Eddie looked over his few acres and explained: “There is a Canadian writer who wrote a book called ‘The Market Gardener. He said that you could make £50,000 from running a market garden on one and a half acres in size. This is certainly a challenge and I am very keen to build up on this business model and develop ideas of my own.
“Basically we have to cycle the planting in a three year method where plants are not extracting particular nutrients from the soil. It is very interesting work and I think we now have it sorted out – we can now see the woods through the trees.
“In the potato field we are growing varieties such as Blues, Dunbar Standards but out potato production is still at early stages. We lost a lot of root vegetables this year because of the drought. We have now a system set up to help provide water to the planted areas, and we have a well which also provides a supply of water.”
As we examined the incubation units and sheds, Eddie explained that his plan is to have supplies of different vegetables mainly at different stages so that through the season he has an extended supply line. So veg such as carrots, parsnips, beetroot will be planted periodically to ensure he always has a supply through the Spring, Summer and into the Autumn months. He also has winter plants such as Brussels sprouts and curly kale growing so there is always a seasonal supply of fresh vegetables.
Eddie said: “I was in Spain a few years ago and came across Padron peppers. They are small and very tasty. I bough a packet of seeds and have been growing them since then with great success. I’m probably one of the very few producers in the whole of Ireland.”
The many old farm buildings have been well cannibalised into growing and storage areas and we entered one set of buildings where cucumbers were hanging ready, the last crop of the season. Then we came across an area prepared with finely sieved soil. “This is for tea plants”, explained Eddie.” There is a lady in Portaferry who specialises in growing tea and she asked me if I had some extra space as her growing areas were fully used up. It all adds to the interest of the market garden. You certainly meet some interesting people.”
Around the ‘farm’ are a selection of berries growing including blackberry, raspberry, red currants, blackcurrants, gooseberries, which add variety and colour to the already heady pallette of greens.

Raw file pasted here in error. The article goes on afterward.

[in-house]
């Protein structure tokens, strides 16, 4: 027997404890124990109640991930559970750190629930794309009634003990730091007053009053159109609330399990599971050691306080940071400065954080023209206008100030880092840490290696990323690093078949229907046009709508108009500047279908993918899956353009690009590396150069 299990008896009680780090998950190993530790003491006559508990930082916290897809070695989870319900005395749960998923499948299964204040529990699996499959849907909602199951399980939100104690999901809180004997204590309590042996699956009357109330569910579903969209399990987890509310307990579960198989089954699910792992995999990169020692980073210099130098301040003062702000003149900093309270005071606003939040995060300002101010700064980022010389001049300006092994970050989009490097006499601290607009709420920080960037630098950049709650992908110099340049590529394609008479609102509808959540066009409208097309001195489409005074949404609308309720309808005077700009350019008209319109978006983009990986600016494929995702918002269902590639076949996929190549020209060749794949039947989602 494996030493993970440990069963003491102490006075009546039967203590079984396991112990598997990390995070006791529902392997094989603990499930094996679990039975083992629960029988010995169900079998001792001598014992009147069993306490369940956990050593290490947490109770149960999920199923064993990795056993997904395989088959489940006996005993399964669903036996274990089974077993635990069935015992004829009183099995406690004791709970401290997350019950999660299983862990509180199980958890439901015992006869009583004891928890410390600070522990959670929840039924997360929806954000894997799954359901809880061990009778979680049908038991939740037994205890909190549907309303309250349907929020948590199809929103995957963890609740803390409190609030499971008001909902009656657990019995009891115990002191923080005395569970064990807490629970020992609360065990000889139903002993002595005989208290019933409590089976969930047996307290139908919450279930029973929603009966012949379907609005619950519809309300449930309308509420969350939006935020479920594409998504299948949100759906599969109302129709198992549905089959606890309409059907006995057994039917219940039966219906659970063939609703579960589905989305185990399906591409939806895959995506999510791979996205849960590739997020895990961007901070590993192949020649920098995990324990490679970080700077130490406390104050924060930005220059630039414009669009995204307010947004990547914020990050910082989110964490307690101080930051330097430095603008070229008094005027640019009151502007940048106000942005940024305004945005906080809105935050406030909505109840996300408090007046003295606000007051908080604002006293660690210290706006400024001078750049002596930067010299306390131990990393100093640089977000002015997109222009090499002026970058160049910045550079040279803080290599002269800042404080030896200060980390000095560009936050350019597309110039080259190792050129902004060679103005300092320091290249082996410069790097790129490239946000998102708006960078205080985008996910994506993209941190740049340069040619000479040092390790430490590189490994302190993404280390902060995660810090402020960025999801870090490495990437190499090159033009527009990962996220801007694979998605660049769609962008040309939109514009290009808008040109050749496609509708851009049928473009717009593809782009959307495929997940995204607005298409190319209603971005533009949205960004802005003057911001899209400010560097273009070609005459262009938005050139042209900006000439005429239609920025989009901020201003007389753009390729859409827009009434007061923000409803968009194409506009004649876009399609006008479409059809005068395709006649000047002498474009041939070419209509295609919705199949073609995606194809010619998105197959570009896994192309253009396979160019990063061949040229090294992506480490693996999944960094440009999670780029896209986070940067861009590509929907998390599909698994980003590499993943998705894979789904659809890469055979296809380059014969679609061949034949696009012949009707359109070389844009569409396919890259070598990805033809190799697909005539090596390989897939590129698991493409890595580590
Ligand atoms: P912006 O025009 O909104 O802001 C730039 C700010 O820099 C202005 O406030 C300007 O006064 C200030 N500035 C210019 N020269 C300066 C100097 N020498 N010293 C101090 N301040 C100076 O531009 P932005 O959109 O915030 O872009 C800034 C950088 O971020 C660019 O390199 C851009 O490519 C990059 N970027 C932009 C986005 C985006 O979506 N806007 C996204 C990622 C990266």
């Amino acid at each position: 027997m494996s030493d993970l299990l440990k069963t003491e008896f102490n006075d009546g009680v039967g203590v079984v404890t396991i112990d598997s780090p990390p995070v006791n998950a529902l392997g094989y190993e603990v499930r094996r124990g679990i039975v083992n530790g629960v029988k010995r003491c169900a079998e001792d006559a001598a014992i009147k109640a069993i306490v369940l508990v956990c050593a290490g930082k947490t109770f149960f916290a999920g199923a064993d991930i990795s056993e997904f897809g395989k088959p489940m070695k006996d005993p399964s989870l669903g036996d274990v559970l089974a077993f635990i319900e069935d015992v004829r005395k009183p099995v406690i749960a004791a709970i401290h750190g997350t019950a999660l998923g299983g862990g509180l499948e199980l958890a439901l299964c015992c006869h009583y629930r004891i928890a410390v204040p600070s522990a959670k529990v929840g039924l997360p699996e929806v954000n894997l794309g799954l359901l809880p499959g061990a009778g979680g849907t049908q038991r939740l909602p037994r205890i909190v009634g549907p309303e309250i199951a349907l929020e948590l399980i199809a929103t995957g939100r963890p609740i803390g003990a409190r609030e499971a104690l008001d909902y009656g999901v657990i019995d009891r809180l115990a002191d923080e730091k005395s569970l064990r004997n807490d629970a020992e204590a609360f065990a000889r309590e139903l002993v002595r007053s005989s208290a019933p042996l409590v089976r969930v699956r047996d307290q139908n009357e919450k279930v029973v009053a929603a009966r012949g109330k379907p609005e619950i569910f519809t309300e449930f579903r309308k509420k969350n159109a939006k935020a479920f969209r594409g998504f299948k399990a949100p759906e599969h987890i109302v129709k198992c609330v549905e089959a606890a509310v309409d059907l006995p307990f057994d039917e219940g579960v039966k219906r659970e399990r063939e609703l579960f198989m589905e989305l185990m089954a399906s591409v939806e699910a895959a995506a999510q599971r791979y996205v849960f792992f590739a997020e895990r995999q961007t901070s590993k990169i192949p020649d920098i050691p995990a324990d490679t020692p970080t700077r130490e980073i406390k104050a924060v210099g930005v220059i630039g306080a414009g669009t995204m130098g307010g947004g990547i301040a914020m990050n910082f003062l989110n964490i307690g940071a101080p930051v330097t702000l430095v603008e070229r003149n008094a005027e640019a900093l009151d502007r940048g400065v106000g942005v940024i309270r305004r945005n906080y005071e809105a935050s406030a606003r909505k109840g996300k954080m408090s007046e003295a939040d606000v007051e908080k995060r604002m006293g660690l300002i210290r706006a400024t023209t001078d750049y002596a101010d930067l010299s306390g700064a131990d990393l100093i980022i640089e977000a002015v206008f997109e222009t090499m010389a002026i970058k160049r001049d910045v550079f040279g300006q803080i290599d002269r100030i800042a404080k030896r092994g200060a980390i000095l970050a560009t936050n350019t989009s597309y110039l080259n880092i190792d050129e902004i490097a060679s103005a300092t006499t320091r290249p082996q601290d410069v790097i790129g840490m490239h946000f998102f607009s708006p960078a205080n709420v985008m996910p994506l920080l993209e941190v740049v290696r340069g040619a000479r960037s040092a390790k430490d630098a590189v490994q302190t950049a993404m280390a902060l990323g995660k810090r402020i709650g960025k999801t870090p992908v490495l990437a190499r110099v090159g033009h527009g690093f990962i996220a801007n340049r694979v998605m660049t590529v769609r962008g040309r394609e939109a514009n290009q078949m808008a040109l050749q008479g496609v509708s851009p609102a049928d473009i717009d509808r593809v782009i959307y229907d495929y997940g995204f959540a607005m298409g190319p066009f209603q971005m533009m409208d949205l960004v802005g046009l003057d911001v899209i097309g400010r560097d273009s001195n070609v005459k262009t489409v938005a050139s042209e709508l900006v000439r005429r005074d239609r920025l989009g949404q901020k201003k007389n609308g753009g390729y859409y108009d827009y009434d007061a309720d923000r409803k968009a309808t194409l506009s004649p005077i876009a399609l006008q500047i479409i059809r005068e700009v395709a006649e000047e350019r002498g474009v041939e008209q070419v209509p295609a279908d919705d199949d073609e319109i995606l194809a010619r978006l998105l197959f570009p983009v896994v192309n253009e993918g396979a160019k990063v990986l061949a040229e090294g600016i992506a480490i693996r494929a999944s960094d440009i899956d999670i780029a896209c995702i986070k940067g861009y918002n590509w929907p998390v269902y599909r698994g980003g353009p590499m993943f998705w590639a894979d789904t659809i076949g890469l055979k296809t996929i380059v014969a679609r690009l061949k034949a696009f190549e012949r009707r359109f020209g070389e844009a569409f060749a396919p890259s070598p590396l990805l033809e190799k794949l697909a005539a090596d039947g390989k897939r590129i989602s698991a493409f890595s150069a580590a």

Fruit growing to Eddie is something he is very keen to develop and to date has planted four varieties of plum trees, and even has an apricot and a peach tree in sheltered areas. And tucked somewhere in the forest of green are pear trees in four different varieties again giving a supply from early until late in the season and some pears are grown for their storage qualities. And a quiet humming from behind the wall beside the fig tree revealed another of Eddie’s passions… bee keeping.
There were three bee hives and buzzing productively. “I really enjoy keeping bees. Unfortunately I lost many of the bees at the start of the year because of bad weather, but they have re-established themselves well and I am now up-and-running in honey production. They are quite a gentle breed of bee which is pleasant to work with.”
But Eddie’s pride and joy is his four-year old apple orchard. He has eight different varieties of eating apple tree thriving. The early variety of Beauty of Bath is one of his favourites, and he also gets excellent crops from his James Grieve and Lord Lambourne varieties. So again Eddie has planted out his orchard with trees that will produce apples over the season, and provide good storage apples into the autumn. And not an apple is wasted. Eddie also presses apples and makes a very tasty apple juice which can be bought in his farm shop along with jams, pickles and honey and of course, a wide selection of fresh vegetables and fruit.
Eddie said: “This has been a very pleasant business venture and so far everything seems to be doing well. We have a steady run of customers who come back which is very encouraging. And we supply boxes of vegetables to local homes.
“It is a very exciting time and this business is good for the local economy, good for the environment, and certainly good for me. I’ve never felt better!”